New laws may not be on the books for very long
This January, the statutes will kick in just as freshly elected governors and legislators arrive for work. And if new GOP majorities succeed in getting legislation repealed, the result may be sudden U-turns on issues that were only recently debated.
Before the November election, Democrats controlled legislatures in 27 states, with Republicans in charge of just 14. But after the nationwide Republican sweep, the GOP will soon control 26, the Democrats only 17. Control of others is split between the parties. The election also increased the number of Republican governors from 23 to 26.
With the switch in party control could come abrupt changes in the way some states handle government regulation, privatization and other matters.
Nowhere was the political shift more dramatic than in Wisconsin, where power in the Statehouse will shift wholesale from Democrats to Republicans. Already, incoming Republican Gov. Scott Walker and others would like to head off a law that makes it tougher for payday loan companies and auto lenders to do business in the state.
Until Democrats pushed the law through the Senate and House in 2010, Wisconsin was the only state that did not regulate those industries, and consumer advocates complained that lenders were exploiting poor people by charging exorbitant interest rates.
Democratic Gov. Jim Doyle shepherded the bill into law. But Walker said the new regulations go too far, and that the outright ban on loans secured by an auto title isn't what many legislators want.
"My hope is we're able to go back to that common-sense middle ground" with lesser restrictions, said Republican state Rep. Robin Vos, co-chairman of the budget committee. The new law limits payday loans to a maximum of $1,500.
In New Hampshire, Republicans hope to shoot down a new gun law they say doesn't do enough to protect private property and gun owners' rights. Republicans captured the legislative majority from Democrats in the midterm election.
In the recent session, lawmakers gave residents the right to display a gun or other weapon to warn away a potential attacker. Republicans plan to replace it with a stronger version that was vetoed by Democratic Gov. John Lynch in 2006. The tougher law would allow gun owners to use deadly force when threatened, inside their home or anywhere else.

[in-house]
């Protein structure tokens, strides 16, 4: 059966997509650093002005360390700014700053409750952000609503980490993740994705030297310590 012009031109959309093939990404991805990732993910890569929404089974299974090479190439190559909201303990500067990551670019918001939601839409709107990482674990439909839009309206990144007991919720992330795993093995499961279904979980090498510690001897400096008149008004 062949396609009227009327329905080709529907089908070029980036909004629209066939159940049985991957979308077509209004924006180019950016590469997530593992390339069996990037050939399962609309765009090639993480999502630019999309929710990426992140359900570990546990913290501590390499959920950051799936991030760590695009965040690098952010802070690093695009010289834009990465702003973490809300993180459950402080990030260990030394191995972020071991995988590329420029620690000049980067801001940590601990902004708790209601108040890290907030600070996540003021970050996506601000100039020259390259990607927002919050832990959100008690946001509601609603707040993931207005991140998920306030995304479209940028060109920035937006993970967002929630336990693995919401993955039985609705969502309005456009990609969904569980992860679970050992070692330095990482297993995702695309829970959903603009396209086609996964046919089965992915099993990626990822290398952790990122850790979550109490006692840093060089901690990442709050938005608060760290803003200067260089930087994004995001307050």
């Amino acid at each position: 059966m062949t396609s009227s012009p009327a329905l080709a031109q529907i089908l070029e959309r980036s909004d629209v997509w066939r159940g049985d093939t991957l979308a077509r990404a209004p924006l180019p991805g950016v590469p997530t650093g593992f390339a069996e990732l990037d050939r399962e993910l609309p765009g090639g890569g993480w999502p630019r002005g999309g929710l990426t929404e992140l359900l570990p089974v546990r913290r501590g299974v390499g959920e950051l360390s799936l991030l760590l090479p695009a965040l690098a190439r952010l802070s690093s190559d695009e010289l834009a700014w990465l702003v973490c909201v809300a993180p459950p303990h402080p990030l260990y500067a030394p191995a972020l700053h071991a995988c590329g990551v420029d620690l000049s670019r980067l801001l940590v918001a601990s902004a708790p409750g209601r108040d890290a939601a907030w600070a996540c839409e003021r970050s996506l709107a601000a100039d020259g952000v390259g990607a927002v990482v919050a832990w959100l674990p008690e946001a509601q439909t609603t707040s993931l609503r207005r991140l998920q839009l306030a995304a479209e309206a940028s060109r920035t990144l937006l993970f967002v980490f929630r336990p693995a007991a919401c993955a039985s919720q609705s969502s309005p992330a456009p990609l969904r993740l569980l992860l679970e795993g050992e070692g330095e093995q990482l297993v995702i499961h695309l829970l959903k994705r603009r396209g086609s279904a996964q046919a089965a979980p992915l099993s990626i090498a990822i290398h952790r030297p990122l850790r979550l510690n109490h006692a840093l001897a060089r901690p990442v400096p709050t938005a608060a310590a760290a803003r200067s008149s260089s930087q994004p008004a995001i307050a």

"Why should I have to run away?" said Republican state Sen. Jack Barnes, who said residents who feel threatened should be able to use whatever force necessary. "It's my house."
In a switch benefitting the Democrats, incoming Gov. Jerry Brown in California may undo part of his Republican predecessor's legacy on privatization.
Brown could stop the controversial sale of 11 state buildings — including the Ronald Reagan building in Los Angeles and the San Francisco Civic Center — for $2.3 billion. Outgoing Republican Gov. Arnold Schwarzenegger sought the sale to help balance the state's budget.
As the state attorney general, Brown declined to defend the measure in court and asked that it be delayed. A court-ordered delay means the issue will be pending when Brown takes office Jan. 3.
A variety of other laws will take effect without any threat of repeal.
Alabama, which had fewer public ethics regulations than other states, will add new measures stemming from a major government corruption scandal that brought down Birmingham's mayor, Alabama's former junior college chancellor and three legislators. The new laws impose more restrictions on lobbyists and provide subpoena powers to the State Ethics Commission.
While other states have increased "sin taxes" and fees, Massachusetts will remove a 6.25 percent sales tax on alcohol in effect since August 2009. The repeal followed a major advertising campaign by liquor store owners and beer distributors.
California will try to rein in its rampant paparazzi. New laws dictate that those caught driving recklessly while chasing celebrities in the state can now be charged with a misdemeanor punishable by up to six months in jail and a $2,500 fine. Previously they were charged with a lesser infraction. The state will also downgrade marijuana possession from a misdemeanor to an infraction requiring no court appearance.
Delaware, Kentucky and Kansas will join many other states adopting tougher laws regulating cell phone use while driving.
Associated Press writers Norma Love in Concord, N.H., Phil Rawls in Montgomery, Ala., Christopher Wills in Springfield, Ill., John Hanna in Topeka, Kan., Steve LeBlanc in Boston, Randall Chase in Dover, Del., and Don Thompson in Sacramento, Calif., contributed to this story.